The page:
It appears the 20 week schedule is superior. Except for the one five game week where some teams may play two games within five days, the schedule eliminates much of the gruelling schedule that exists in the 19 week schedule. Extending the season by a week is a small trade off for eliminating teams playing games within days instead of the normal week. The game play will benefit from teams being fresher and not having to endure schedules with back-to-back games in 5 days or three games in 12 days. However, there is still a prejudice against the nine team-league schedule, with the 19 week, two games in 3 days stuck in some people’s minds. Some evidence of the options must be laid out so all can see that the best option is being used with the 20 week schedule option.

With ten teams, either the 19 or 20 week schedule can be used. With eleven teams, a 20 week schedule is again preferred. With twelve teams (don’t we all hope Ottawa, Quebec City and two Maritime franchises are added in the next 25 years?) the schedule is similar to the eight team league today and a 19 week schedule can be used.

Bye Week Changes

Until the league expands, the current alternating bye week pattern for an eight team league can be used, but the scheduler should not hesitate to mix it up by splitting the bye weeks across divisions rather than within division lines. There are only three different opponents a team can play during these division bye weeks which can get old fast. By throwing in a year every once and a while where two teams from each division take a bye week together, the matchups will not get so stale.

Once a ninth team is added, the 20 week schedule with two bye weeks per team should be adopted. This will provide four games per week without many multiple game weeks that take a physical tole on teams. The downside is there will be bye weeks in the first or last week of the season, but this is a small price to pay in order to provide a competitive and balanced schedule. With nine teams, there is no way to reproduce the bye weeks that occur a roughly the same time for all teams. Two bye weeks though can be distributed in the first and second half of the seasons, and while not ideal, is better than the 19 week, one bye week system used in the past.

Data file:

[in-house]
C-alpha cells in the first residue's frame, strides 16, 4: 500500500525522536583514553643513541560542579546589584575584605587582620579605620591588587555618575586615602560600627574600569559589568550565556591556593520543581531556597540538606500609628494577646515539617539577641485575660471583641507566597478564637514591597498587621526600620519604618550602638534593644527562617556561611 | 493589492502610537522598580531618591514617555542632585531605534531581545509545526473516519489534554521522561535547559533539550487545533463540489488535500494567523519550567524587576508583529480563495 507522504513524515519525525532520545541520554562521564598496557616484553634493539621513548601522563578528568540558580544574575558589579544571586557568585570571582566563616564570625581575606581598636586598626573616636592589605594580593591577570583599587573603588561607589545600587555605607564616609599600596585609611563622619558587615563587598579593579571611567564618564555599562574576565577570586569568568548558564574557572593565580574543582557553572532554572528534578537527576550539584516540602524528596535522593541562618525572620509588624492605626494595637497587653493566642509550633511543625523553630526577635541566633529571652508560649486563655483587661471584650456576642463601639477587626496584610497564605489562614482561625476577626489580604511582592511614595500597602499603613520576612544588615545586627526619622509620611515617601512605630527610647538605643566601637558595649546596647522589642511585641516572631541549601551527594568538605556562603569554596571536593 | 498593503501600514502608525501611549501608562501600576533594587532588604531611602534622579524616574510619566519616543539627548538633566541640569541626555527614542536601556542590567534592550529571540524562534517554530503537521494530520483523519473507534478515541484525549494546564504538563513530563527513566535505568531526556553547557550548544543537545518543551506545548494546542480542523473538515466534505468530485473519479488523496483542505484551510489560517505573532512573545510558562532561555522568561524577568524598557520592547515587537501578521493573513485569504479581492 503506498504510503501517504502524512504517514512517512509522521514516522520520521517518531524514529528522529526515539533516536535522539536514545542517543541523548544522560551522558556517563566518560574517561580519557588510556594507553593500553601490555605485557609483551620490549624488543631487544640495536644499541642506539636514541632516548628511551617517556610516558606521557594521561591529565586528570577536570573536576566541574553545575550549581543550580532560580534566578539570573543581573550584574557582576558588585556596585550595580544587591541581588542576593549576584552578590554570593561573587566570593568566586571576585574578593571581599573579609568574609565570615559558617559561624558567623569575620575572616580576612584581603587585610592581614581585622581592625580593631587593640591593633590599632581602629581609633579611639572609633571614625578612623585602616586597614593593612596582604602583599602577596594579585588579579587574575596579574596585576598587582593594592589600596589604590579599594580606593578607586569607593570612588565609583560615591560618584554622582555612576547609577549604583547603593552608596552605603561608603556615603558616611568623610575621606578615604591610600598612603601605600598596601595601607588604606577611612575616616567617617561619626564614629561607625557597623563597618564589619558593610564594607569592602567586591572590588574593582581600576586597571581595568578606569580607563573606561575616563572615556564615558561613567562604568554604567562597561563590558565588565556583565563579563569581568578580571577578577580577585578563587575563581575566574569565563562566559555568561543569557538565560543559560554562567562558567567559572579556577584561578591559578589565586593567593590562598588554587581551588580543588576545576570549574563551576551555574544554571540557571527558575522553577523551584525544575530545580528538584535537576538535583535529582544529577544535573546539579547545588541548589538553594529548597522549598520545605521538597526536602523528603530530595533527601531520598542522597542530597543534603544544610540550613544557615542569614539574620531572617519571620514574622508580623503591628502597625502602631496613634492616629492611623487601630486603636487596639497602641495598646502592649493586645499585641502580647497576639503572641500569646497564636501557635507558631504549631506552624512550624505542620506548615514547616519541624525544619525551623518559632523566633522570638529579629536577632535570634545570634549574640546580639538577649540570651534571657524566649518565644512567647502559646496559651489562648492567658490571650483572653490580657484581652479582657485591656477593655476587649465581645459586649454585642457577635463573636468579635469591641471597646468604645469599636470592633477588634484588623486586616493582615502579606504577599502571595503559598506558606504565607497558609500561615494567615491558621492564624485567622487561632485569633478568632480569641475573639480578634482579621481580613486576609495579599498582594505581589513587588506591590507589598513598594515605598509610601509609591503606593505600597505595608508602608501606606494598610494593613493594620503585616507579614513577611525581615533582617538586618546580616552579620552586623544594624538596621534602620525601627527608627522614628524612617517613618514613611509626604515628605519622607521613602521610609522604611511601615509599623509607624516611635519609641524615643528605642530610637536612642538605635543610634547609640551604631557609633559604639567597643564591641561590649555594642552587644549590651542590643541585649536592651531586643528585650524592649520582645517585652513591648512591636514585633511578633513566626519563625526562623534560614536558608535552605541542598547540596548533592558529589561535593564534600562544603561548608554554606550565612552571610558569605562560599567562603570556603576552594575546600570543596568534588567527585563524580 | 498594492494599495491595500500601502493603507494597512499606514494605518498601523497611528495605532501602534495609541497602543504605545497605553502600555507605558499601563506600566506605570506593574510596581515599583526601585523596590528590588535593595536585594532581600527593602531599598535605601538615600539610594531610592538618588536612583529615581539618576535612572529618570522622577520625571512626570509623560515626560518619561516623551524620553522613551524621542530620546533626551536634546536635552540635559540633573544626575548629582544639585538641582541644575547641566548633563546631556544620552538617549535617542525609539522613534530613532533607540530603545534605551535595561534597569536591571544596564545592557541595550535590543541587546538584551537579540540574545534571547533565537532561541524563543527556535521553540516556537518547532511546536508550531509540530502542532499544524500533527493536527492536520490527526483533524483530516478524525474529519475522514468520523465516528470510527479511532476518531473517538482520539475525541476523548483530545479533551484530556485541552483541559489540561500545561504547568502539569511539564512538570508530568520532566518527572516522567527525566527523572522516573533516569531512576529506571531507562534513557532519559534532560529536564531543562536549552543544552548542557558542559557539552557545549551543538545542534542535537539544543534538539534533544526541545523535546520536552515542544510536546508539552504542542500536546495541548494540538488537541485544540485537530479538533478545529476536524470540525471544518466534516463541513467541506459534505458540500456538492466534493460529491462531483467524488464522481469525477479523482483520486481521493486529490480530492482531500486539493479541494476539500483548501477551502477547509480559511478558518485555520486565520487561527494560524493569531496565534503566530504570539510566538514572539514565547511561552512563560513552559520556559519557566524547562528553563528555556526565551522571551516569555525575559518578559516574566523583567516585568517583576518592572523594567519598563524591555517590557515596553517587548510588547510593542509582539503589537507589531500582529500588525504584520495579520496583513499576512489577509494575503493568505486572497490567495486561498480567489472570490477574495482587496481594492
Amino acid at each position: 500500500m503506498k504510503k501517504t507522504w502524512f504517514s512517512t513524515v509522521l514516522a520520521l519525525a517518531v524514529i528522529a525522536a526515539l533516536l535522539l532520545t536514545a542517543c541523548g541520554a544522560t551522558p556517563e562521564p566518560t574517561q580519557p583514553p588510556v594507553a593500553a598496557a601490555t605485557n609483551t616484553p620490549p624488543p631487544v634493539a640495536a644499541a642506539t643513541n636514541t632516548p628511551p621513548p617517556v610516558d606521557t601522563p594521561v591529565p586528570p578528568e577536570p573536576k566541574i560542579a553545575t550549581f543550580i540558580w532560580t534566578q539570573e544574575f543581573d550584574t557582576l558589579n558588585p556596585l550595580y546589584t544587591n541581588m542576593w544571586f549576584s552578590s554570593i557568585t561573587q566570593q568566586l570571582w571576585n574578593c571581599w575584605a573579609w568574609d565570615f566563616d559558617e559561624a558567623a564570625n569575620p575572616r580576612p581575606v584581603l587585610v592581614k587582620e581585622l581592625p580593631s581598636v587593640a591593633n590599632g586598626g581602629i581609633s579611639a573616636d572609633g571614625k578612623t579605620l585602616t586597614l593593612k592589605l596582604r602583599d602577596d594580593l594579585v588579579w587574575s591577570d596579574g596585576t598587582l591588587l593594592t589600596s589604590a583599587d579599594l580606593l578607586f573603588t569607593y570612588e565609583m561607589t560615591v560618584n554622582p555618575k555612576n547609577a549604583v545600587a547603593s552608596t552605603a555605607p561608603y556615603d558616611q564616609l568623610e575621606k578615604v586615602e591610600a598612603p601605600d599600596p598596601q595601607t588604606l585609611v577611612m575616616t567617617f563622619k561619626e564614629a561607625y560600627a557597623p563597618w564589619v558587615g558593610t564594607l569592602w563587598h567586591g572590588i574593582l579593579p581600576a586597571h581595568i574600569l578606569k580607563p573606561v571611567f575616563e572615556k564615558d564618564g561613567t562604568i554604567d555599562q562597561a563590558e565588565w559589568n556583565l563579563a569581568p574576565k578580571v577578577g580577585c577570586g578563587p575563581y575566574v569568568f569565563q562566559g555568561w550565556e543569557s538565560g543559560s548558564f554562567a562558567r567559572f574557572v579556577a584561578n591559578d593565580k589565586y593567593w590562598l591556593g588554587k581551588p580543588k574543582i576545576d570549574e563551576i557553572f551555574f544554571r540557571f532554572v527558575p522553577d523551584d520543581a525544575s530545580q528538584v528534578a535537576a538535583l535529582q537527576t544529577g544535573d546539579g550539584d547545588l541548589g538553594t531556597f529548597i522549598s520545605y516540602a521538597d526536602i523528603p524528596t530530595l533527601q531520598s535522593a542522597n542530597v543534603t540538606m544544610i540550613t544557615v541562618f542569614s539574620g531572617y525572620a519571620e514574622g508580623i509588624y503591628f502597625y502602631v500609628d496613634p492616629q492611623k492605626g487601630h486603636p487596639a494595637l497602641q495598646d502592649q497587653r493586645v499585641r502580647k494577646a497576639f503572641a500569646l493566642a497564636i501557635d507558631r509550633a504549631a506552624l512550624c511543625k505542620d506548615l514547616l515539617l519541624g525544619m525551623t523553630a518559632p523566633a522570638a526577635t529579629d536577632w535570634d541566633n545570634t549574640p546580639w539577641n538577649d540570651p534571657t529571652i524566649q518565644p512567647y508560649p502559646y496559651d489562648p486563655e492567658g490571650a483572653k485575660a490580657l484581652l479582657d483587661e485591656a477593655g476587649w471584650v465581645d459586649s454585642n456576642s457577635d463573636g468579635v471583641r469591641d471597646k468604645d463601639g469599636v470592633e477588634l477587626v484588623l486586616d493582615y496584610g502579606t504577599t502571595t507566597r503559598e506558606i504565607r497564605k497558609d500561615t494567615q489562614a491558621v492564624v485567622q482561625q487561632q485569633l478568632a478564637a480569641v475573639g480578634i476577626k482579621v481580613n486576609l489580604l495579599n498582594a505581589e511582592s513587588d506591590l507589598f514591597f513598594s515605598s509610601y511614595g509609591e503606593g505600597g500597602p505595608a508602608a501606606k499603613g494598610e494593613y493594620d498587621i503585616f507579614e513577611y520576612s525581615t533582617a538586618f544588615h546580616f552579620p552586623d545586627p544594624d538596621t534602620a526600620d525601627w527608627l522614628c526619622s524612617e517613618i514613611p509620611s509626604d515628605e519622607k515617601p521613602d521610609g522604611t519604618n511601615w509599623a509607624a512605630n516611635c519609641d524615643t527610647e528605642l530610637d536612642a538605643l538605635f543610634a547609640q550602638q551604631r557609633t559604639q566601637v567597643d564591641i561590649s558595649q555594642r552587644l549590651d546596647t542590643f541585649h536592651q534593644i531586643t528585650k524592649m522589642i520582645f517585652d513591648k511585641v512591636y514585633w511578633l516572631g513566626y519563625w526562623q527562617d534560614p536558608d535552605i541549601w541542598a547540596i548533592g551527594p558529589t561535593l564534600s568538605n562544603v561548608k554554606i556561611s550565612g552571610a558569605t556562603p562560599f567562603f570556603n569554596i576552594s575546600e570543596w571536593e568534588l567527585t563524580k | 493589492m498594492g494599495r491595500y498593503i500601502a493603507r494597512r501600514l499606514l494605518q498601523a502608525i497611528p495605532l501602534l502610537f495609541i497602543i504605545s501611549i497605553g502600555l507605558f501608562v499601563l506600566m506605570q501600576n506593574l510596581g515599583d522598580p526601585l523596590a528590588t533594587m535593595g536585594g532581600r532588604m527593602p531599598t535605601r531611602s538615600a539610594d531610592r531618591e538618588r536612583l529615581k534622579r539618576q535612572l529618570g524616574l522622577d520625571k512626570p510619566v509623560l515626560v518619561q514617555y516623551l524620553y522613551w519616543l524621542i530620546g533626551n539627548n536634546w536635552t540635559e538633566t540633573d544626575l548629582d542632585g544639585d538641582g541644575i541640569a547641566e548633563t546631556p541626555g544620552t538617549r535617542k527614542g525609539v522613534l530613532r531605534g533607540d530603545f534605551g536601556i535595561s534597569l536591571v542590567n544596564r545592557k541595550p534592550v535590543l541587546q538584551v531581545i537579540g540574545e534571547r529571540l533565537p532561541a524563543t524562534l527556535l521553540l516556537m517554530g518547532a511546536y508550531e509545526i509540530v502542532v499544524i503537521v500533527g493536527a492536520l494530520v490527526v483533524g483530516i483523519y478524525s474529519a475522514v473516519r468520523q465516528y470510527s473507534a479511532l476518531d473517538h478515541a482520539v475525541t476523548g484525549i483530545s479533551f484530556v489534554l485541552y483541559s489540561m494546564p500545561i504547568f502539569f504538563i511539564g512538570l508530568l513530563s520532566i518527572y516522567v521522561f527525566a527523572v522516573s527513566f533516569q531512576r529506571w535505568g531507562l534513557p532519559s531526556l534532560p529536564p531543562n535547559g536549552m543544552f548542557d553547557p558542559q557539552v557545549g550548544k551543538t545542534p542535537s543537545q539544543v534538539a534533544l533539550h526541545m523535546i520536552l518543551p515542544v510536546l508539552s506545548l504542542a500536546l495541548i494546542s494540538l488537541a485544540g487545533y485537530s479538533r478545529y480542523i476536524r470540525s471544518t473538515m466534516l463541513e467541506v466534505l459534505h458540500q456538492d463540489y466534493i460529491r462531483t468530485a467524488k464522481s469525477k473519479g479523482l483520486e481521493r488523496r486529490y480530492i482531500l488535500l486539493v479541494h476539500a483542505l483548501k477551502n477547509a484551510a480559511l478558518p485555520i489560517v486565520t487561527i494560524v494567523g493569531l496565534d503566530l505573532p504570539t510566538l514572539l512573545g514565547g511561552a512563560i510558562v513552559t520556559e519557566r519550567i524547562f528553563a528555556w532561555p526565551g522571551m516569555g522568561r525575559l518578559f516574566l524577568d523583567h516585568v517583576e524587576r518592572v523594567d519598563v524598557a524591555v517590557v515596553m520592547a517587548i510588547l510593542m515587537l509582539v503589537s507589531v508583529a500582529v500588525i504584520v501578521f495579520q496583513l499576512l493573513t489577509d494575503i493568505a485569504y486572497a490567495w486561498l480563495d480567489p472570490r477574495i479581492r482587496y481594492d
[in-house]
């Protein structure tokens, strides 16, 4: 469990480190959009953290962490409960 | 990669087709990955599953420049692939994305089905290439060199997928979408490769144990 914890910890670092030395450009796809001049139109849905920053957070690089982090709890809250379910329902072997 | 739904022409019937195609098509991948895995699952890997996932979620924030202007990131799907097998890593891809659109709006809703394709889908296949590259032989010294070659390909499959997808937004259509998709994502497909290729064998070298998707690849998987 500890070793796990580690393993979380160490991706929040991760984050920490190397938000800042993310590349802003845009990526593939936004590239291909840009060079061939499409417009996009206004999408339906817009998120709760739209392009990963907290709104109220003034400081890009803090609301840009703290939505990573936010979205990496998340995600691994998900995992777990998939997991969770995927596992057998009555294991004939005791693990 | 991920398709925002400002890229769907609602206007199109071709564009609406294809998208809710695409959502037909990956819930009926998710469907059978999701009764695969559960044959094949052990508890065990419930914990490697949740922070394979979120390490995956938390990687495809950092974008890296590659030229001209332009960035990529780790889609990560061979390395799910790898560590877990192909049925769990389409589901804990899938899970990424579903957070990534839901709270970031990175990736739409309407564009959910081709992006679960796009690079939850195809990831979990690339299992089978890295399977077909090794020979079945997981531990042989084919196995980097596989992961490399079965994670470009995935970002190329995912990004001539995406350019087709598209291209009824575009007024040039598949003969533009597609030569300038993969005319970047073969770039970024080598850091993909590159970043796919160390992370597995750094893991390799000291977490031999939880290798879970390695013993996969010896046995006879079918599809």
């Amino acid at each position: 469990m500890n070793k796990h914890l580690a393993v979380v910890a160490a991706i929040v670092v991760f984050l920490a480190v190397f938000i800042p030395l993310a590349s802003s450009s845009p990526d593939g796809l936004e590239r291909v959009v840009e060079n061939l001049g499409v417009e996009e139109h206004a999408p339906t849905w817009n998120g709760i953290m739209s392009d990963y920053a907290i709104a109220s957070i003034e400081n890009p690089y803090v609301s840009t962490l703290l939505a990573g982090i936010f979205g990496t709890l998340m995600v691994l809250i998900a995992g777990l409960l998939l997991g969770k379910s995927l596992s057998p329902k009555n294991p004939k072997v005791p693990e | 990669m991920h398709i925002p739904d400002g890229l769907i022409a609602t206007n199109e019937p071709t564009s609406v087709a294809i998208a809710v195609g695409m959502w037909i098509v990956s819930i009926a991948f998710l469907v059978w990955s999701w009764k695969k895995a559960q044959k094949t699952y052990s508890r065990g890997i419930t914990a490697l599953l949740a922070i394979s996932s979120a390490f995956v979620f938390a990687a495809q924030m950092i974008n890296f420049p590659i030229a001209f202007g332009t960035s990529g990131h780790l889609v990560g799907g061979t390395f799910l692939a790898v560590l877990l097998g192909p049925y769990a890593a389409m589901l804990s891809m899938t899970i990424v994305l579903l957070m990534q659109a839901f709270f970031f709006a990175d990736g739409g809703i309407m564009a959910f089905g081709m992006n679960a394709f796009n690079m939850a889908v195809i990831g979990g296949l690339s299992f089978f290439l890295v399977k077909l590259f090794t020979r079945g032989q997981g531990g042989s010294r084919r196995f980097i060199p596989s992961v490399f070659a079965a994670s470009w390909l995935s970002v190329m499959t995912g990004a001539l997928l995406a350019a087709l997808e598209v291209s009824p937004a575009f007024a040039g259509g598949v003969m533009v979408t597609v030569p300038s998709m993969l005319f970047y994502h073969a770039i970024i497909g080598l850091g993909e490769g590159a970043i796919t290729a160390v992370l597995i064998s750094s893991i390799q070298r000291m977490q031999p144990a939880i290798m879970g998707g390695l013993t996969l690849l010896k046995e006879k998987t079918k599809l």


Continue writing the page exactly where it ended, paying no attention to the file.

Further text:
A ten team league has an even number of teams, allowing for an even schedule of five games a week, but an odd number of teams in each division (assuming two 5-team divisions). This does not allow for back-to-back bye weeks like with an eight team league. Instead bye weeks will have to be granted to two teams for five weeks or 4, 4 and 2 teams over three weeks or 6 and 4 teams over two weeks. I prefer splitting the byes over two weeks with a mix of teams across divisions to have a 19 week schedule.

Looking forward to an eleven and twelve team league, the same 19 and 20 week season patterns can be applied. This provides some consistency year-to-year with only two different systems being used. It is important to have the plans for these scenarios in advance and agreement that they are the best solutions for odd and even-teamed seasons.

Conclusion

I enjoy the art of scheduling and creating a great, fair schedule is a immense challenge. The CFL scheduler has done a great job creating a fair and balanced schedule in the past. I believe the evidence shows that the correct scheduling options around bye weeks are being used. The CFL should come out with standard guidelines for the schedule pattern (perhaps better ones than I have outlined) with a league membership of eight to twelve teams to prevent criticism and scheduling trials every year. Consistency in the schedule in these ways provides an appearance of a stable and grounded league.

In my next post, I will review the non-technical aspects of the schedule — building excitement around games to increase the CFL‘s exposure through the season.

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CFL Scheduling: Part 1 - Bye Weeks was published on September 30, 2008 10:10 PM by dbo.

1,667 words.

This article is categorized under Game and tagged with bye-weeks and schedules.